Just a few days ago, the first domestically developed and produced Chinese hybrid vehicle rolled off the assembly line.
"It took us 6 years to develop this hybrid and it marks the beginning of mass production of hybrid vehicles at our company today," said Xu Liuping, the president of Changan Automobile at a celebration ceremony.
The Jiexun is claimed to have 20 percent lower fuel usage than conventional vehicles with tailpipe emissions that can meet advanced EU-IV standards.
According to Xu,
"the Jiexun-HEV was a major component of the 'electrified automobile program' in the state backed high-tech plan, known as the 863-Plan. With a development period of six years, the car had finally become a mass-produced model with internationally-advanced technologies." Expect the Jiexun to get some press at next year's Olympics, with the manufacturer already committed to donated ten Jiexuns to the Olympic committee.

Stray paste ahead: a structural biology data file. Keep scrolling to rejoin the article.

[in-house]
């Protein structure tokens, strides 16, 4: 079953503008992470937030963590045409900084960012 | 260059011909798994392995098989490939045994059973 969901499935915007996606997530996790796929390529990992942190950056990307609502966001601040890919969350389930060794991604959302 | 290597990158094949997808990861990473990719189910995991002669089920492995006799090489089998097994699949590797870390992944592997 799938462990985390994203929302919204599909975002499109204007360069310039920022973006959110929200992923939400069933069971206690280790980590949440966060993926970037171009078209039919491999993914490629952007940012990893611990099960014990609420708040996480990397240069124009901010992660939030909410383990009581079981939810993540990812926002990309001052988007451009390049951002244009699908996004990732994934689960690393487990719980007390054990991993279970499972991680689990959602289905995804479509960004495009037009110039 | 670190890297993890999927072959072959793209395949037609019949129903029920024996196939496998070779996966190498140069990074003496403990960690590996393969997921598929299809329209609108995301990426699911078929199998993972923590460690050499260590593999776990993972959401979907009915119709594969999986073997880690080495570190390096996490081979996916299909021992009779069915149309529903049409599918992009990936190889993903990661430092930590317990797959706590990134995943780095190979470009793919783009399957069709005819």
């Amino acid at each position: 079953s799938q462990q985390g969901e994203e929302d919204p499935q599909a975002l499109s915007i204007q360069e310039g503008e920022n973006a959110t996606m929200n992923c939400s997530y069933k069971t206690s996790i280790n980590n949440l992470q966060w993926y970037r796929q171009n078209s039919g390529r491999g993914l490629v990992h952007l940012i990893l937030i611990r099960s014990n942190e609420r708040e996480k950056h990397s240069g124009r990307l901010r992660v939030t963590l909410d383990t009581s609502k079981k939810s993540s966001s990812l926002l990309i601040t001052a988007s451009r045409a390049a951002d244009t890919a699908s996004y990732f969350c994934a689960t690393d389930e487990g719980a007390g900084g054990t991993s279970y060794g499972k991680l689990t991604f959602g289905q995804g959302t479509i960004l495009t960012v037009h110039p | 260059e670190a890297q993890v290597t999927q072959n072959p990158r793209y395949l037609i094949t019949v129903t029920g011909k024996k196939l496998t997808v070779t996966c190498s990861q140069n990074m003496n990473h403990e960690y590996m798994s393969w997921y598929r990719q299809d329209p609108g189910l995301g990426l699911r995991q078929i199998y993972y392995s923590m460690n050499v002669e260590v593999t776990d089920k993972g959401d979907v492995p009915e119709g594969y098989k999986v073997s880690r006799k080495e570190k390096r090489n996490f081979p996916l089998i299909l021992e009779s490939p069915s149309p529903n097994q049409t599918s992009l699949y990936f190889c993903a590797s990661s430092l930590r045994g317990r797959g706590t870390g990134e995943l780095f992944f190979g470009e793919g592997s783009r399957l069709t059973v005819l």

In terms of business levels, Changan Automobiles plans to invest 300 million yuan ($40.7 million) for hybrid technology breakthrough research and to implement volume production. Consider that amount for a moment. Would that even cover exective bonuses at any of the Big Three, let alone the R&D and production enabling costs for a new technology?
Cost: Estimated to be 50 percent that of a Prius. At 150,000 Yuan, this translates to a little over $10,000 for a marketed Jiexun ... which has four doors ... which meets European pollution standards ... Is the Jiexun headed toward Europe (and the United States) post-Olympics press?
written by db, December 20, 2007
written by ASiege, December 20, 2007
written by Gorazdeo, December 21, 2007
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